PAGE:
Caution, though: This dynamic drive, this balls-out quality, which can be fine with speakers such as the ProAc Response 1s, may not be so wonderful with other speakers. A friend who knows the original MC275 very well warns me, for instance, that it's perhaps not the ideal amp for driving the Vandersteen 2Ci, which is already endowed with a very dynamic and generous bottom end.

How does the Mac 275 compare with the Cary amps? The Mac 275, in case you didn't get the point, is much more dynamic. Its sound is forward while the Carys are more laid-back. (The soundstage itself comes forward with the Mac; goes back with the Carys.) For sweetness and liquidity, the Carys are unsurpassed, but the Mac is very, very fine. Resolution of fine detail is superb with the Mac and the Carys.

The Mac 275 also offers a way out of the audiophile rat race that requires you to update your amp every two years. This is one of those rare audio products that transcends time. A cynic may say it's already obsolete.

Me? I may wind up with the Mac in the living room and a Cary amp in my main listening room (footnote 6). The Mac is yust a yoy to look at. But it's not yust a museum piece—it's a great-sounding amp that can hold its own against any of today's top tube amps. (Its sound reminds me most of the KT88-equipped Air Tight ATM-2, which retails for $5950.)

The MC275 is not without its drawbacks. There is no ON/OFF switch. (AC power was switched on and off by an accompanying preamp.) So you may have to do as I did and use an external power-switching box. The binding strip, while secure, takes only the smallest of spades—or bare wire. You may have to file down the sides of your spade lugs so they fit.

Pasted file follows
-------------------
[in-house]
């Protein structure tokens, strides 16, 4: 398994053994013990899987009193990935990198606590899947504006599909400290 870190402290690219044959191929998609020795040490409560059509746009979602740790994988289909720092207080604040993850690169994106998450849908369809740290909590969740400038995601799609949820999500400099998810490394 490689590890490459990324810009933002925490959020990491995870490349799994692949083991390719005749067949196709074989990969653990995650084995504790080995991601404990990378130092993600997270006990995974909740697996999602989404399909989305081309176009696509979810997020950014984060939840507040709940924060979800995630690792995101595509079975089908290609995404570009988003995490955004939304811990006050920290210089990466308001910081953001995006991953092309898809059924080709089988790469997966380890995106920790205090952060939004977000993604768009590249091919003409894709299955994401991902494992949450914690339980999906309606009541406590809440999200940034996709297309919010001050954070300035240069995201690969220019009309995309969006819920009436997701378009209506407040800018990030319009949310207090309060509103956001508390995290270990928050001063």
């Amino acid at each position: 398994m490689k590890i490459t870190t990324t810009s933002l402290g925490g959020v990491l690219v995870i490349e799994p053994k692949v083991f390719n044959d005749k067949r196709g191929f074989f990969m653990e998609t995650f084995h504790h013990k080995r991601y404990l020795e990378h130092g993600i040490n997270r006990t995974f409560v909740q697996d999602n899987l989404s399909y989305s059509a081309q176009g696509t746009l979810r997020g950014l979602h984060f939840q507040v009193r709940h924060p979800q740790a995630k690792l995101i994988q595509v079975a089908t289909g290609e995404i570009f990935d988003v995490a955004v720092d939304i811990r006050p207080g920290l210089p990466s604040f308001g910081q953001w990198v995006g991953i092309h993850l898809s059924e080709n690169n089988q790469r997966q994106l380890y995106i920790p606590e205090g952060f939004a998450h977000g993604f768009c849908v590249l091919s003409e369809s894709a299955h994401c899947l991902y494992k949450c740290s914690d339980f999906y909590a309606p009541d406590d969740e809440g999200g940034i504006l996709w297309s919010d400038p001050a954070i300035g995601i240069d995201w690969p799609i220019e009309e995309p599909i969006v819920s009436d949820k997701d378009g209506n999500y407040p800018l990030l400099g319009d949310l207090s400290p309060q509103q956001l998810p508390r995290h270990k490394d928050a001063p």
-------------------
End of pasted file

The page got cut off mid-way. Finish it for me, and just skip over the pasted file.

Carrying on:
Like the original, the new MC275 can be user-bridged to run in mono, where it delivers 150Wpc instead of 75Wpc stereo. By the way, the input sensitivity is adjustable, and these adjustments can function as volume controls. You can run a CD player or processor straight in.

So what to do?

You might try to find one of these amps. Some dealers might have one or two (footnote 7). If you can't find a Mac 275, you're out of luck, because, according to McIntosh President Ron Fone, his company has no plans to go into regular production again with a tube amp (though they are reviewing the possibility of reintroducing the C22 tube preamplifier, again on a limited basis).

The Mac 275 is a classic. Actually, its sound quality—not to mention its build quality—embarrasses many of today's tube amplifiers. And it shows you how much overpriced junk there is around today.

Imagine if General Motors reissued the 1960 Cadillac Eldorado...or if Leica brought back the M-2...

Footnote 5: Larry Archibald is thinking about flying me out to Santa Fe so I can record the evil laugh for Stereophile's Test CD 3! (He didn't—Ed.)

Footnote 6: Some audiophiles have purchased this amp as an "investment." I phoned one of them, who advertised in Stereophile's "Audio Mart." He was trying to bag a quick $500 profit on his purchase. His daughter needed the money for her wedding, or some such story. I can't predict how well this amp will hold its value, but I'm certain it will do so far better than most audiophile products. I can think of a certain solid-state muscle amp that retailed for $4000 a few years ago. Now you'd be lucky to fetch $1500 for it. I don't advise purchasing any audio gear as an investment. On the other hand, I'm reasonably sure that if you're lucky enough to find a Mac 275, it won't lose 62.5% of its value over four years. (If you buy an amp for $4000 and sell it four years later for $1500, it will have cost you $625 a year in depreciation. That's $1.71 a day—7 cents an hour.)

Footnote 7: On the other hand, I have a brand-new B&K ST-140 coming in for review. Inexpensive though it is, this amp has proven in the past to be a superb combination with the costly Quads: one of those combinations that shouldn't work well, but does.


torturegarden's picture

I've lusted after one of these for many years. My lifelong goal is to one day have enough money to buy a McIntosh system.